• Evaluate your system. Is there is anything you’d like to adjust? Would you prefer to have all your insurance documents in one file, or would you prefer to have them split so auto insurance is filed with your other automobile documents, and house insurance is filed with other house documents? The annual maintenance period is the best time to make those changes.
  • Review your retention schedule. Using your citations, ensure there have been no changes to retention times for your records. If there have been changes, update your retention schedule and save it with a new file name rather than over-writing the old file. This way, you’ll be able to look back and see the previous rules you had for document retention. (This could be important if you are ever audited.) Remember to update the location of documents if you’ve made changes.
  • Check each company or agency you deal with (bank, credit card, electric, phone, etc.) and ensure copies of all statements, bills, receipts and slips have been downloaded or received. Make arrangements to get copies if you don’t have them.
  • Review email folders and ensure all receipts are transferred to the appropriate folders on your hard drive.
  • Transfer all receipts you can claim on your income taxes (tuition receipts, charitable donations, etc.) to the current year’s Income Tax Note any items that you may be missing and follow up with the agency to make sure you get the documents you need to file your taxes.
  • Move receipts from important purchases (e.g., high value items and those still under warranty), from the current year’s receipts folder to the Guarantees and Instructions Scan receipts if you haven’t already done so during your monthly maintenance. Retain these receipts as this shows proof of ownership should you require repairs to the items or if they are lost due to fire or theft.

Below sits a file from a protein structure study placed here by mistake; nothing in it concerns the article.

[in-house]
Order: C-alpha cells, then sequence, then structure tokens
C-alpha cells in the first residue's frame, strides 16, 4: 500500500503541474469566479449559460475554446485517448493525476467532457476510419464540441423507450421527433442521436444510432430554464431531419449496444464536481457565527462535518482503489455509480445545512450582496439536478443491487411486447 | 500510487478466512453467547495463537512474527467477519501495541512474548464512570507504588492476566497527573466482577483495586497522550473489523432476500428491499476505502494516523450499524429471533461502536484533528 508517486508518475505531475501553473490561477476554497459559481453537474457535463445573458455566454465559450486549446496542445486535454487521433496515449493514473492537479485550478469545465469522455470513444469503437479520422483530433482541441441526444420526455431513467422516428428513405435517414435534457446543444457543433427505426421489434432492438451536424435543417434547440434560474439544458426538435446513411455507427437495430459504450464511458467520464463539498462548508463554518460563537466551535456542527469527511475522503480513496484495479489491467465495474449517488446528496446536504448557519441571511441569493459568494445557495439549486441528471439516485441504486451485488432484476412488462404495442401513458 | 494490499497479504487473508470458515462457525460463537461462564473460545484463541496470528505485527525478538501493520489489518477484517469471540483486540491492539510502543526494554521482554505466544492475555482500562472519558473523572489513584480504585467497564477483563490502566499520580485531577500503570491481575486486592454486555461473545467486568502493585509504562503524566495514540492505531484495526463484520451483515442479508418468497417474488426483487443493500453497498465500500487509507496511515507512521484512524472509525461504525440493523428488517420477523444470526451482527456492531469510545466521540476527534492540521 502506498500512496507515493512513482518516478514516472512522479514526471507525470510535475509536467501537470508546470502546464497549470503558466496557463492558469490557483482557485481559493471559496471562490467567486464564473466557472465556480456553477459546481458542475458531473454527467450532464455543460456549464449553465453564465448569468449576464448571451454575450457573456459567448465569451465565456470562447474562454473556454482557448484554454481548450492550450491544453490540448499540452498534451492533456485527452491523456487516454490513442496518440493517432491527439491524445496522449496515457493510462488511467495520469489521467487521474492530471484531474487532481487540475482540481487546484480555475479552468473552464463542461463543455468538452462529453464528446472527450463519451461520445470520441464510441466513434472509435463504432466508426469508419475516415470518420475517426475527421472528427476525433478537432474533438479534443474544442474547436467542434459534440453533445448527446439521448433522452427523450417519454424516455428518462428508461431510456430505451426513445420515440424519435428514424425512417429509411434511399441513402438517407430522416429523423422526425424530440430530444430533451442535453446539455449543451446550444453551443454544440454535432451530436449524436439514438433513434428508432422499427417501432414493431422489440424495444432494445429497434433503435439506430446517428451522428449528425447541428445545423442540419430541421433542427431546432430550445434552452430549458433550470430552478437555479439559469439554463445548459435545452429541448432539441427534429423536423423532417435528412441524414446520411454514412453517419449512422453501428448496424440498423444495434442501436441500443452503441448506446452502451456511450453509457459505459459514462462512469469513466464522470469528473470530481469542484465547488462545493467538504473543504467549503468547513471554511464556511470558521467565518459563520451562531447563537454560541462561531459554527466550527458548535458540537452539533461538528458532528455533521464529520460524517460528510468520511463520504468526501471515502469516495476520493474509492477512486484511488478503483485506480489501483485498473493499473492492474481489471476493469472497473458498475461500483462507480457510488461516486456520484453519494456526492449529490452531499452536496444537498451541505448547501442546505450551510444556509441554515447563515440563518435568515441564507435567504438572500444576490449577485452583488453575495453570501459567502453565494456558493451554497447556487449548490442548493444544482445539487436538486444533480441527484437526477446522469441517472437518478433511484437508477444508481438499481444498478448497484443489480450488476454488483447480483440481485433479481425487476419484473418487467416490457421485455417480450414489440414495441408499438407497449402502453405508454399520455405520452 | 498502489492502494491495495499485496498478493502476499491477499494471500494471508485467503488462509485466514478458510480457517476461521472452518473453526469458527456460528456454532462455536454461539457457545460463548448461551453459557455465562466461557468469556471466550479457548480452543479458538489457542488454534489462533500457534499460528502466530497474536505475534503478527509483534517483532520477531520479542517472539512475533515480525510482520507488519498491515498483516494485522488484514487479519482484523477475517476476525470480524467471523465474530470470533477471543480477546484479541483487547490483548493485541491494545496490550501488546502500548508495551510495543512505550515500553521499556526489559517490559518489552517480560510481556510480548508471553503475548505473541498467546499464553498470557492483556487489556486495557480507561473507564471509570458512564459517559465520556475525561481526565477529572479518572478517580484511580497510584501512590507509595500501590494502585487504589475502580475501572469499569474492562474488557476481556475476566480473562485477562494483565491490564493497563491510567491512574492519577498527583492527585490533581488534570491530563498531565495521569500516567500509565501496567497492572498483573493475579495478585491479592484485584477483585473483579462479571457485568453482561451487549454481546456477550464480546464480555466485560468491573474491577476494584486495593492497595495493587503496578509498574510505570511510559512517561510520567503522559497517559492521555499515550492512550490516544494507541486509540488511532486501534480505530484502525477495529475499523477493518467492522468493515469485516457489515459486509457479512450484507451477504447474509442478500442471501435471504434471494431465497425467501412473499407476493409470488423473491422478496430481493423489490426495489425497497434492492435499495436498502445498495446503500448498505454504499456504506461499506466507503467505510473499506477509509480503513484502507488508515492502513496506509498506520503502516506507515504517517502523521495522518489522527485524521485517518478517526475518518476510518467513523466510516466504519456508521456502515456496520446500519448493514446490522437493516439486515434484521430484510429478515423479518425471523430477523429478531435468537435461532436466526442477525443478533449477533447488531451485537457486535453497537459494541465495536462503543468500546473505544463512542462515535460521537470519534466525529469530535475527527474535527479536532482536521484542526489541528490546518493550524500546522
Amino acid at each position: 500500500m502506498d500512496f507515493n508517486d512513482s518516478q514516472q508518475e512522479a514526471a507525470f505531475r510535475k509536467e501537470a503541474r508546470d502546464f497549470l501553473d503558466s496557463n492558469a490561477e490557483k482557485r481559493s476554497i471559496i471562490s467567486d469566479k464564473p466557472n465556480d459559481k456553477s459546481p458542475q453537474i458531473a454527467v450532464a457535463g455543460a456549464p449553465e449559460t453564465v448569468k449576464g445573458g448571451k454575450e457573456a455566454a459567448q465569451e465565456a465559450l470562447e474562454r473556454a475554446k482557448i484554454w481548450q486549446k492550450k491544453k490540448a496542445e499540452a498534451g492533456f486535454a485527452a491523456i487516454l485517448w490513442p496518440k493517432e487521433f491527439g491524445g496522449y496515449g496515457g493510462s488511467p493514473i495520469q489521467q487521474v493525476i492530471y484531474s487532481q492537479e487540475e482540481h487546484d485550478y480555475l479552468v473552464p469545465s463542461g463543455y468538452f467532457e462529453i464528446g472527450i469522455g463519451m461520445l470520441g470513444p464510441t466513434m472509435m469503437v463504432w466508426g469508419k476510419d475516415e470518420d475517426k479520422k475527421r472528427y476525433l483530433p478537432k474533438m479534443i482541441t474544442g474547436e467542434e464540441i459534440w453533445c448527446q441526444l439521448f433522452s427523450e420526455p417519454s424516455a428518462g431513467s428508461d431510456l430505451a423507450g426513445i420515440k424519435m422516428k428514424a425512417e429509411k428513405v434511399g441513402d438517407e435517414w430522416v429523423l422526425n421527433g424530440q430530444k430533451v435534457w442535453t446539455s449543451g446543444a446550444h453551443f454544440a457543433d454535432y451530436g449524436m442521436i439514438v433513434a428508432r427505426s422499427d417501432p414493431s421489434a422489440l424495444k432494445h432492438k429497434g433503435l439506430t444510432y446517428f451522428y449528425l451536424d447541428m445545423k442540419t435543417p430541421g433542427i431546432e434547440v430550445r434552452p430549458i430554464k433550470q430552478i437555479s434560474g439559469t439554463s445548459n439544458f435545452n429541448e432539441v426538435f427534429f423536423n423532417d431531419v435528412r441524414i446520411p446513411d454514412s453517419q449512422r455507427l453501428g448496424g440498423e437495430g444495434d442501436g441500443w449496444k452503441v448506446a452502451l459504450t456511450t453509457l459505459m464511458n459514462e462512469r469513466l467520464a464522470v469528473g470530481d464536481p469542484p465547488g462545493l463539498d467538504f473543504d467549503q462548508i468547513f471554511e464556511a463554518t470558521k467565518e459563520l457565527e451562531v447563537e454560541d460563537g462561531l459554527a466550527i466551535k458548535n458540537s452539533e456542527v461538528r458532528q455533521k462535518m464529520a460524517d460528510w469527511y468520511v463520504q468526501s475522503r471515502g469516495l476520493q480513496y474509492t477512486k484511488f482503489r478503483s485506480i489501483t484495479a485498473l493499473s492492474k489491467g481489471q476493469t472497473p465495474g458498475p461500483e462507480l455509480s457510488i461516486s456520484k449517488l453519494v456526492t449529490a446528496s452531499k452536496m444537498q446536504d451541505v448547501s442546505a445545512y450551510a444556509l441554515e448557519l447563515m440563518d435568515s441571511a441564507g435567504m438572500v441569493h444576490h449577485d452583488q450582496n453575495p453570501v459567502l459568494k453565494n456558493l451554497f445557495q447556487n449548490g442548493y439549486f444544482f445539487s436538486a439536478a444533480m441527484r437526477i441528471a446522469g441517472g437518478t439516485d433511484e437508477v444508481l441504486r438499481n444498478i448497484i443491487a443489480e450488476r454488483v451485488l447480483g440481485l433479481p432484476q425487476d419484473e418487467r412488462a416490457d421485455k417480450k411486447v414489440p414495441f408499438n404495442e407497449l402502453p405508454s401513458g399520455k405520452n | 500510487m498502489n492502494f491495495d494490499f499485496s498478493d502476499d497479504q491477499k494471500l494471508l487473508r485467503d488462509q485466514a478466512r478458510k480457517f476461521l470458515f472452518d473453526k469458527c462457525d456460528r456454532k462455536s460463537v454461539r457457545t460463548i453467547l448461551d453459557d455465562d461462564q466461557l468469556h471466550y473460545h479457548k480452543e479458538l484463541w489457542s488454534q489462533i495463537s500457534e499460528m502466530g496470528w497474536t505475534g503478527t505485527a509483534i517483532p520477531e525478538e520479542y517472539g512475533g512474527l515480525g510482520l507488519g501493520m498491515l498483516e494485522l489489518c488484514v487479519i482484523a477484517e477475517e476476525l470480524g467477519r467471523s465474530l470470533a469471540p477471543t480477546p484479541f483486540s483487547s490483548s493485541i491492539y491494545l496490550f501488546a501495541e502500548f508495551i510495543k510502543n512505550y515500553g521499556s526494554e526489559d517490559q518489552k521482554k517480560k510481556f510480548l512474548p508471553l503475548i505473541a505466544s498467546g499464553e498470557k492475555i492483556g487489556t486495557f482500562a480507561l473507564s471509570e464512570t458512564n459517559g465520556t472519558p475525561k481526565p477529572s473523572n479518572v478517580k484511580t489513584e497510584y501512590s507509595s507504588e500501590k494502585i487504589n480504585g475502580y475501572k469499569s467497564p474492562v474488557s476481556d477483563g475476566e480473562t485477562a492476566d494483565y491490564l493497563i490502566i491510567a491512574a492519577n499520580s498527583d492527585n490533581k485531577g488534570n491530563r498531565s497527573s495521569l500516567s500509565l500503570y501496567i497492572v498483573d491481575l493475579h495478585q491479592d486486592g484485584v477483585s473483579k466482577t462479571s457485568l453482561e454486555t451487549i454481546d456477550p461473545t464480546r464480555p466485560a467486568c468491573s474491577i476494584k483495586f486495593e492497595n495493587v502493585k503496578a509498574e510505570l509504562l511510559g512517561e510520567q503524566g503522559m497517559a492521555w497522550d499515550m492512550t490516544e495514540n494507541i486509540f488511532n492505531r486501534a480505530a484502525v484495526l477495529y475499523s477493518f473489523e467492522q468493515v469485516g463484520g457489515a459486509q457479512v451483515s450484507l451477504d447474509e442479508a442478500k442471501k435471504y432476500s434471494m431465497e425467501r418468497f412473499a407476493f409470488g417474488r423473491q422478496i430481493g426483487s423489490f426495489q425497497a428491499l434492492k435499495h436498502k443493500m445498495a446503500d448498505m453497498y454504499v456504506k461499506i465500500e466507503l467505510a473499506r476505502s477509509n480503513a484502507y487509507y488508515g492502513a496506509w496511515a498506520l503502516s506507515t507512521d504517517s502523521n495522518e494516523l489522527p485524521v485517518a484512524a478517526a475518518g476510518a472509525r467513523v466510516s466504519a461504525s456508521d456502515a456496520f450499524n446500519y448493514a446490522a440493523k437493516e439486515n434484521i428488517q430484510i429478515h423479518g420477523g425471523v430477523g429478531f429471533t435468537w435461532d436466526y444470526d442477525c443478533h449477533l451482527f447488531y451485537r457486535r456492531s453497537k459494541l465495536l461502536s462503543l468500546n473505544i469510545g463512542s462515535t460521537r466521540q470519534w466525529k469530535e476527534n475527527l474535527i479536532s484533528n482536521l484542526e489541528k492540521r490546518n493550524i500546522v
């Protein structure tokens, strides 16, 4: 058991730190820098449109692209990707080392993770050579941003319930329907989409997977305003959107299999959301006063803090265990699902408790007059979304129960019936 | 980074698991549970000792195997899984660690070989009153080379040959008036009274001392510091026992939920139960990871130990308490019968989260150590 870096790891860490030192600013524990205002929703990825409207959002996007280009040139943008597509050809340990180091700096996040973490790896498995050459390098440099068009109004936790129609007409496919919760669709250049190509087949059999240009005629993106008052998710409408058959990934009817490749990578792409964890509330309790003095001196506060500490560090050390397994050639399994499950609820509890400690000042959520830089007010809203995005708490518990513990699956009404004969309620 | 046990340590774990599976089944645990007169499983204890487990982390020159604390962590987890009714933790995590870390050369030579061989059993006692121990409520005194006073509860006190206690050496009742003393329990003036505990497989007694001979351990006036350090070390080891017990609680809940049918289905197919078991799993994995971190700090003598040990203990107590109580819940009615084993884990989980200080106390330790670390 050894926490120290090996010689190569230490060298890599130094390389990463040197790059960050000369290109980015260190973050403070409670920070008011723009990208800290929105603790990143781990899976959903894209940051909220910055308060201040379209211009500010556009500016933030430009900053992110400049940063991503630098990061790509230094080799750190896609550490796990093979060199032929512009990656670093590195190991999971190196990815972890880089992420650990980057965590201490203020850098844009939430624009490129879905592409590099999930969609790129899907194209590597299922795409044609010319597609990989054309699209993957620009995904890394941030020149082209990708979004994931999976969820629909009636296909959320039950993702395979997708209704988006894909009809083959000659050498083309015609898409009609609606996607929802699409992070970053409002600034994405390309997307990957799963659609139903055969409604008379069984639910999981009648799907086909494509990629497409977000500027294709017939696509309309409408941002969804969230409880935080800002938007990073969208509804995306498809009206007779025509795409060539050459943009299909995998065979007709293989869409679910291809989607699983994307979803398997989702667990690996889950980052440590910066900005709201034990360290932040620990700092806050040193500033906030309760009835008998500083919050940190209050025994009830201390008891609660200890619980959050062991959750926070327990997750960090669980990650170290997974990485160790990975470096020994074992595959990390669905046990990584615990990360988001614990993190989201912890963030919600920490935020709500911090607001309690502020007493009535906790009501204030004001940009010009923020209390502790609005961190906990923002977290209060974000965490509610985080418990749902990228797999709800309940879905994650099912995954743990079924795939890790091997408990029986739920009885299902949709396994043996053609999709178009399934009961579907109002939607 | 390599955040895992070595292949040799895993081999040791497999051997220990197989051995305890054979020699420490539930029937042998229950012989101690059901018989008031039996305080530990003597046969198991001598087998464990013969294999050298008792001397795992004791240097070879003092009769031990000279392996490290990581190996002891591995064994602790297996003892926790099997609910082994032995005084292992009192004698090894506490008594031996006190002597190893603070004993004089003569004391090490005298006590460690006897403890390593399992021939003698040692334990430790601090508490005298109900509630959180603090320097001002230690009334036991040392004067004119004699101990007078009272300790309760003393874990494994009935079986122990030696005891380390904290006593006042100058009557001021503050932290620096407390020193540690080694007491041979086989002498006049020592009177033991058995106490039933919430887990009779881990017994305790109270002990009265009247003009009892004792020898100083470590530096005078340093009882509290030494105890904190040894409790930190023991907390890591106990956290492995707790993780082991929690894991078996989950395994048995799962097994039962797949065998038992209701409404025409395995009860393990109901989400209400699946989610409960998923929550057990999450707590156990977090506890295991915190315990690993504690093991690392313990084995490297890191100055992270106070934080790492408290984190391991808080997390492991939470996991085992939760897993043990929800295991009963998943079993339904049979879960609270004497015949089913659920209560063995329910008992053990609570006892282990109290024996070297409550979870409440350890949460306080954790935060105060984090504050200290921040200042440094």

• Review items in your Guarantees and Instructions folder and dispose of any receipts and instruction booklets for items you no longer own.

Once your annual maintenance is complete, move your inactive paper records to storage to clear a space for your new, incoming active records. On your computer, create a new “filing cabinet” folder with all of the same sub-folders for your new, incoming electronic records.

With your annual maintenance complete, you’ll be ready to start a new year of records management with ease.

We hope you’ve enjoyed our series on records and information management. Feel free to participate in our Information Management Forum and share your challenges and successes.

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RIM: Part six, building a filing system

We’ve spent the past few weeks determining which records we have and how long we need to keep them. We’ve eliminated records we don’t need and scanned those we want to convert to electronic format. Now we’re ready to file what is left.

Unclutterer Jeri wrote a great article about creating a personalized filing system. She asks some great questions about where you want to keep your files, as well as what types and colours of file folders you prefer.